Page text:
While most travelers to Bhutan visit the capital city Thimpu and Paro (known for the Tiger’s Nest monastery), Bhutan offers much more if you have a bit longer. Many travelers skip Central Bhutan (either due to lack of time or because of the poor road conditions), but this is a mistake. During my solo backpacking in Bhutan, I was about to do the same, due to the lack of proper public transportation. I had plans to explore more of Paro and visit Haa Valley. But while I was in Paro and Thimpu, many Bhutanese people asked me not to skip Central Bhutan if I had enough time. One of the golden travel rules I swear by is never to take the words of locals lightly! Here’s some of what I experienced.
Punakha & Wangdue
To the north-west of Thimpu is Punakha, the ancient capital city of Bhutan. Even now, Punakha is important, due to its location and rich history. It’s a place to stop and stroll around, admiring the serenity and the landscape filled with mountains. The beauty of Punakha Dzong, the second oldest monastery of Bhutan, captivated me. Built at the confluence of two sacred rivers Po Chu and Mo Chu, this divine monastery stands majestically, overlooking the town.
Chimey Lakhang monastery is highly popular among the locals, and now among travelers as well. The Bhutanese consider the monk after whom the monastery is built to be the God of fertility, and hence couples come to pray and get blessings. The monk was known as the ‘Divine Madman’ due to his weird philosophies. The monastery is popularly called as the Phallus Temple, since the Phallus is worshipped here.
Wangdue is a small town en-route, known for its hilltop monastery. Compared to other cities in Bhutan there is nothing much to do in the town itself. But, if you are keen on adventure, you can head to Guru Rinpoche caves, near Punakha.
Phobjika Valley (Gangtey)
The valley of Phobjika is also popularly known as Gangtey. This pristine valley is a small village with some homes that are spread far and wide, amidst the green farms.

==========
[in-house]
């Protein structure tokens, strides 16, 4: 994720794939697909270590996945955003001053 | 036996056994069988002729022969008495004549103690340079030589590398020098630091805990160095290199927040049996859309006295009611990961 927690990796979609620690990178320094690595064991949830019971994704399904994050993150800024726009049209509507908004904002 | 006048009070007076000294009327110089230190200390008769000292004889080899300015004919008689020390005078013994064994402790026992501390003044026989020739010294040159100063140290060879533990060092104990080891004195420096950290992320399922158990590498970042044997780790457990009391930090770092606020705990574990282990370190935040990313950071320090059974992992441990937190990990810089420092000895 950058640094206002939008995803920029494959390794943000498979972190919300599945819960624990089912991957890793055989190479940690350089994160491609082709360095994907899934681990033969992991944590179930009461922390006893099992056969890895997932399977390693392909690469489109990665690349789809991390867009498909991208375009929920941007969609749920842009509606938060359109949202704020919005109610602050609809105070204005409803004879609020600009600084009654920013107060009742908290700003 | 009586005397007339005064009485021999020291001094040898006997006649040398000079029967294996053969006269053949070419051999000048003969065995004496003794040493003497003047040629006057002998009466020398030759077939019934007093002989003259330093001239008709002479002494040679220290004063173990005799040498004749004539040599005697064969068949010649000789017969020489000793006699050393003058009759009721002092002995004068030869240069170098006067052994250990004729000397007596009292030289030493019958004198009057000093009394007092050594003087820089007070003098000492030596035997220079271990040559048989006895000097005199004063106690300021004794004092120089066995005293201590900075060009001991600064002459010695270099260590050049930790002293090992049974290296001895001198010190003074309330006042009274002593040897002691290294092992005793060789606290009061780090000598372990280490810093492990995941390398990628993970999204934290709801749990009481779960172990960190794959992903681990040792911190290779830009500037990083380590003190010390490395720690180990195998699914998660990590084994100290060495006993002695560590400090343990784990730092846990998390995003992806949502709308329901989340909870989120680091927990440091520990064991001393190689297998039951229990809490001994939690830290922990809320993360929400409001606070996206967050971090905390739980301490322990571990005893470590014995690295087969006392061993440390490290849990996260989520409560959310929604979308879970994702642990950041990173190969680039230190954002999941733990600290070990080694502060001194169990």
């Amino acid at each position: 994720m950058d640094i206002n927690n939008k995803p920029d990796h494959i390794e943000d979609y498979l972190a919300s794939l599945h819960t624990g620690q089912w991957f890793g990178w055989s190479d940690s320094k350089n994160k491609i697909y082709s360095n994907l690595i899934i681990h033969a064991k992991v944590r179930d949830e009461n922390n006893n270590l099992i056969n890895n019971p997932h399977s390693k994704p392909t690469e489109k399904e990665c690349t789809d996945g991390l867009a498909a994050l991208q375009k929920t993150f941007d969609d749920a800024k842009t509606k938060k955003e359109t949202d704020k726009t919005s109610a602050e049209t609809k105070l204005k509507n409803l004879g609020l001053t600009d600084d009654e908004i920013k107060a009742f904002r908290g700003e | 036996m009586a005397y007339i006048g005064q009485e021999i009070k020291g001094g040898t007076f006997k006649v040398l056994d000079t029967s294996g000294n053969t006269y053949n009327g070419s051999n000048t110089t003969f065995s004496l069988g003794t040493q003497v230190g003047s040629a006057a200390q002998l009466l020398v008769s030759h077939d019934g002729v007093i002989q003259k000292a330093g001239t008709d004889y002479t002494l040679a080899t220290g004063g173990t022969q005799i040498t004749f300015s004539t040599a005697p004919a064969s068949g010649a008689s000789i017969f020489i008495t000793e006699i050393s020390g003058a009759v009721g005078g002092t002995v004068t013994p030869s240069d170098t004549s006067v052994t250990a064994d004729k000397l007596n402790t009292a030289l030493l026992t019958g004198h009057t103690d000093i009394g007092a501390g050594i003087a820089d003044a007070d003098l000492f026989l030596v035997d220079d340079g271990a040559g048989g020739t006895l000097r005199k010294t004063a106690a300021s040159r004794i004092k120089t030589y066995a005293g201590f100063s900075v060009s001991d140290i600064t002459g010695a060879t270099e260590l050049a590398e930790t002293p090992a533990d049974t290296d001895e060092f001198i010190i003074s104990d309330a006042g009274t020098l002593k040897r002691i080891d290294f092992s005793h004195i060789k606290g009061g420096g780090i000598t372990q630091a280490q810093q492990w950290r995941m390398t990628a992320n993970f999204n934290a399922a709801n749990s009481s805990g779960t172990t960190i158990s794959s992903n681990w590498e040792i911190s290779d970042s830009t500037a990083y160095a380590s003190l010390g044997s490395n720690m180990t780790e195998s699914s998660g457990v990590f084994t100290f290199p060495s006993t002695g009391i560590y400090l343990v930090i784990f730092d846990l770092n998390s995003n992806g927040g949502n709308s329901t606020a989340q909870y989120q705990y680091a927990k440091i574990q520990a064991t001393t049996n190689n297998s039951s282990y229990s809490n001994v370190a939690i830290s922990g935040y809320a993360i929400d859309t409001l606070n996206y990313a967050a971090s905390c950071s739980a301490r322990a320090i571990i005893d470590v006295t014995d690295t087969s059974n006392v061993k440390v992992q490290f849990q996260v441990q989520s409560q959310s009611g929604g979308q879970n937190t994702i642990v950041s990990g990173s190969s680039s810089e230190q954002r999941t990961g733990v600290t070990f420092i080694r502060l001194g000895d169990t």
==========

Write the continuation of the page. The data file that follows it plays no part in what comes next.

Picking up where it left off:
During the winter (October to mid-February) a rare species of black-necked crane visits this valley in large numbers. You can watch them at the Black Necked Crane Park in Gangtey. There is also the famous 17th century Gangtey Monastery, enriched with paintings depicting Buddhism.
If you happen to visit Bhutan during October you will be extra lucky, as many local festivals take place during this month. The famous Tshechu Festival happens in October, at the monastery. Locals perform traditional ceremonies and dances wearing colourful masks. The festival culminates with people obtaining the blessings from the monastery. It’s a unique experience to witness this festival while soaking in the mountain air in the picturesque valley.
Traveling further up towards the northern central region in Bhutan leads you to one of the most fascinating parts of this country. Collectively known as Bumthang, it comprises four small valleys – Tang, Ura, Choekhor and Chumey. The mountains, green farms, rivulets and small waterfalls add to the beauty of this province.
Bumthang offers something for every kind of traveler: hiking, spiritual experiences or just lazing around doing nothing. Jakar Dzong, Jambay Lhakhang, Kurje Lhakhang and Tamshing Lhakhang are some of the most visited monasteries, located amidst nature.
For people looking for some adventure, a hike through the Ura valley, Tang valley and a visit to the burning lake are good options. The hikes are very easy.
You could spend as few as four days or up to several weeks in Central Bhutan, enjoying an authentic mountain living experience.
Article by Reshma Narasing.
Top image: Marina & Enrique.
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